The Activision-Blizzard group consists of publishers Activision, Blizzard and King.

It thus holds powerful licenses such as

World of Warcraft,

Call of Duty, Candy Crush, Overwatch

or

Diablo.

Licenses available on consoles as well as on PC and mobile.

In all, more than 390 million people play one of the group's productions every month.

By buying Activision-Blizzard for 68.7 billion dollars, in addition to getting its hands on all these prestigious licenses for its consoles, Microsoft is also getting its hands on King, a juggernaut of mobile gaming.

The success of Candy Crush

King Digital Entertainment, a British video game publisher, was born in 2003 in London.

Anglo-Swedish game publisher King founded its success on

Candy Crush

.

Thought out in Stockholm, Sweden by a team from King,

Candy Crush Saga

was launched in 2012 on mobile devices and on Facebook. The principle of the game is to make combinations with candies. It is reminiscent of the classic Tetris or even Colums. Very quickly, its ease of use and its colorful interface won over many players of all ages. Plus,

Candy Crush

's regular updates

have only added to its success.

In 2013, King reported revenue of $1.88 billion, up from $164 million in 2012. In-app purchases also boosted earnings from $8 million to $568 million.

Indeed, thanks to a free-to-play economic model,

Candy Crush

is free, but includes micropayments to deepen the gaming experience. Thus, in 2014, 1.2 billion games were played by 128 million users. assets.

The takeover of King by Activision

The Anglo-Swedish publisher was acquired by Activision in 2016 for $5.9 billion.

The buyout is tied to a decline in the publisher's book value and revenue.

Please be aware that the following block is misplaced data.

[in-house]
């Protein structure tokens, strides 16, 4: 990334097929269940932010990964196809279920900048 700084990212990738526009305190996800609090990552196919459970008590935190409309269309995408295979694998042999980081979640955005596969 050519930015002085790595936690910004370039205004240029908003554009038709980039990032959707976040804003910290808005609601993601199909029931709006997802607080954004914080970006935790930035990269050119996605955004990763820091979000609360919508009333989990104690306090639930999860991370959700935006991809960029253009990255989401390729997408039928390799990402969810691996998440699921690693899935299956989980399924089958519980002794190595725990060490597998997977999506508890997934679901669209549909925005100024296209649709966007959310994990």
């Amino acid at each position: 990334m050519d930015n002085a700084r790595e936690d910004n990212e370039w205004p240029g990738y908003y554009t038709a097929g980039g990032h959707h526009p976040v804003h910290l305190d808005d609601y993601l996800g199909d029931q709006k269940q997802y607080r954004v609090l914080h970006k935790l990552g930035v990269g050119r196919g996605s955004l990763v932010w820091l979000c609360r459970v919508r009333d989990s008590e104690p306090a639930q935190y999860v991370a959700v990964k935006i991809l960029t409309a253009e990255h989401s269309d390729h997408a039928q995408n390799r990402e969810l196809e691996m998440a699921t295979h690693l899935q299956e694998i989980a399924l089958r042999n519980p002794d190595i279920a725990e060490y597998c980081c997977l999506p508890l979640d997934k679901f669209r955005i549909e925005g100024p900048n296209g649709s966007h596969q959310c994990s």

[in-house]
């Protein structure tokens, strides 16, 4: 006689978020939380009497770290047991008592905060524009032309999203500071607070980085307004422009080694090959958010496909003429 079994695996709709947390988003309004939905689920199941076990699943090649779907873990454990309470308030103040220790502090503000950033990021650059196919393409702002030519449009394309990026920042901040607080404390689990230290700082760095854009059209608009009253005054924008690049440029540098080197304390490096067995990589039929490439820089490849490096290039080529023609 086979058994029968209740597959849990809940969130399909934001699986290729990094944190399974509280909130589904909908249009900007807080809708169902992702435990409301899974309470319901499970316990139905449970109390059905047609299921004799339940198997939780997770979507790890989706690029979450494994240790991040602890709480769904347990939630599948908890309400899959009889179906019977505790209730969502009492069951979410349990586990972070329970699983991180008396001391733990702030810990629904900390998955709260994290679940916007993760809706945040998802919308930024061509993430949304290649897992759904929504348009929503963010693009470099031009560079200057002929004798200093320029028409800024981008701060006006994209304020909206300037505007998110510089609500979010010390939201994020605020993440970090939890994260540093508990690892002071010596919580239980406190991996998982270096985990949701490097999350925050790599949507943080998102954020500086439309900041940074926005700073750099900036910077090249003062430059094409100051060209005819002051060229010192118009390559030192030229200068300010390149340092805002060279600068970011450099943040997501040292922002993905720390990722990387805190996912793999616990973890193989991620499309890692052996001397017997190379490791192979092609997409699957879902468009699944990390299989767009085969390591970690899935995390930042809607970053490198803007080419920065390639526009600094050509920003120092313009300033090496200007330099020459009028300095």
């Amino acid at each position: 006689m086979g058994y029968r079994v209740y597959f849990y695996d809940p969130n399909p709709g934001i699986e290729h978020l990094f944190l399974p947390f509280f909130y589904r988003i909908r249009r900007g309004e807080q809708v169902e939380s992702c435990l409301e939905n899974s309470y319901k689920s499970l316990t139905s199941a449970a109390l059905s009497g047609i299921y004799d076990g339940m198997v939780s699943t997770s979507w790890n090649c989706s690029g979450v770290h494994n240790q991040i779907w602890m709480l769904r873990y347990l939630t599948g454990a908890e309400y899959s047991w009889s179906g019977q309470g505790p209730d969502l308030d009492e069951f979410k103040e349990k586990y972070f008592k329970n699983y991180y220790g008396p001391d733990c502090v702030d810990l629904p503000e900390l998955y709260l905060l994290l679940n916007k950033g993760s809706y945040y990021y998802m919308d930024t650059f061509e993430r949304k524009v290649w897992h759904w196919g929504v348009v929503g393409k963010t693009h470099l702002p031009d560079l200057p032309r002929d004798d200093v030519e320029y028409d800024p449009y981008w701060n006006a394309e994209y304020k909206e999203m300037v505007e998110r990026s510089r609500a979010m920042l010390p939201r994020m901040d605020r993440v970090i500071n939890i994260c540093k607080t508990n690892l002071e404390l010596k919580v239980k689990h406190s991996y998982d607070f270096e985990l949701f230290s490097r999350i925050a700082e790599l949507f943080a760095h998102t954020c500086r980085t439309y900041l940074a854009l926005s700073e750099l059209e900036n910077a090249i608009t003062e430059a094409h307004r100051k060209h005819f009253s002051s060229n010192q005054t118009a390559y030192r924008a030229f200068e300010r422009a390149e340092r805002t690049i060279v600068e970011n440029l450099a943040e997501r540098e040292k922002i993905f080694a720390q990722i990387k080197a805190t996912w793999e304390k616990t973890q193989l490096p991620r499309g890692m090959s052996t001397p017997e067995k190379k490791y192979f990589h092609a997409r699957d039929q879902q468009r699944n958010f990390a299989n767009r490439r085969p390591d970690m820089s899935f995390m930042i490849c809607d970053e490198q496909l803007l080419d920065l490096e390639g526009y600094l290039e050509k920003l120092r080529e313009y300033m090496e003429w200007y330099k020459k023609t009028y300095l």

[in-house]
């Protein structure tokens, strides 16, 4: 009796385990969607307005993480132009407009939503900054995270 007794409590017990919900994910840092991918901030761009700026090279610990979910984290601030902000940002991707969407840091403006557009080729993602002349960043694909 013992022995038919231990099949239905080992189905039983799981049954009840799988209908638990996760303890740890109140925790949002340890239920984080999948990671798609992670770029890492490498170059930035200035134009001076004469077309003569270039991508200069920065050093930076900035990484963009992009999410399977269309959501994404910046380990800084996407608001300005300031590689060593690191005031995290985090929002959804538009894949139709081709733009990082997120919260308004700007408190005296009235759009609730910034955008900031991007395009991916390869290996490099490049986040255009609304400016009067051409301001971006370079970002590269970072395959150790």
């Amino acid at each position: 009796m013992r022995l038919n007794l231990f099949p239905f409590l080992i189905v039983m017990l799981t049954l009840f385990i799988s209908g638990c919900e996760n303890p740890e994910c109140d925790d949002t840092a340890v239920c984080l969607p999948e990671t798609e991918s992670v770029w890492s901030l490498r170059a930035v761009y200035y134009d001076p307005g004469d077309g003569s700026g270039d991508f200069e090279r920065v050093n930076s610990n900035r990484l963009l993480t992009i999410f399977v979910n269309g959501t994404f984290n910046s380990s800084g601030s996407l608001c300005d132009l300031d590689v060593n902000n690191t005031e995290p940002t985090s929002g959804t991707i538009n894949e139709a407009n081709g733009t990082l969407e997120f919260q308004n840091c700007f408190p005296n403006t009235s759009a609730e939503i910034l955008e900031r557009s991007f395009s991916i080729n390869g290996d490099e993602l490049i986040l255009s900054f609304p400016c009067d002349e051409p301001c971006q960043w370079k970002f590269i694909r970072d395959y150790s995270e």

Candy Crush Soda Saga,

the second version of the eponymous game and other games from publisher King reached 318 million active users in 2015, according to its publisher's latest tax report. By way of comparison, King had 354 million players a year earlier. In addition to this drop in the number of active players, King notified another problem. Of the 318 million users in 2015, only 6.6 million had to pay to play. Against 8.3 million in 2014.

The acquisition of King by Activision was therefore a boon for both parties.

Indeed, since the takeover of the English publisher, mobile games have occupied an increasingly important and fruitful place in the Activision catalog.

For example,

Call of Duty Mobile

, created in partnership with Tencent is a success.

So in its last quarterly earnings statement, Activision revealed that King was its most profitable division.

The Anglo-Swedish publisher reportedly generated $652 million in net revenue during the third quarter of 2021.

Consolidating Microsoft's mobile shift

By acquiring Activision-Blizzard, Microsoft is thus signing a new start on mobile.

Thanks to the acquisition of King, the giant ensures development in terms of native mobile applications.

Until now, the giant based its strategy on the promotion of its Gamepass offer on mobiles.

The acquisition of King opens new doors for it.

It remains to be seen how Microsoft will integrate the group's activities into its strategy...

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  • Games

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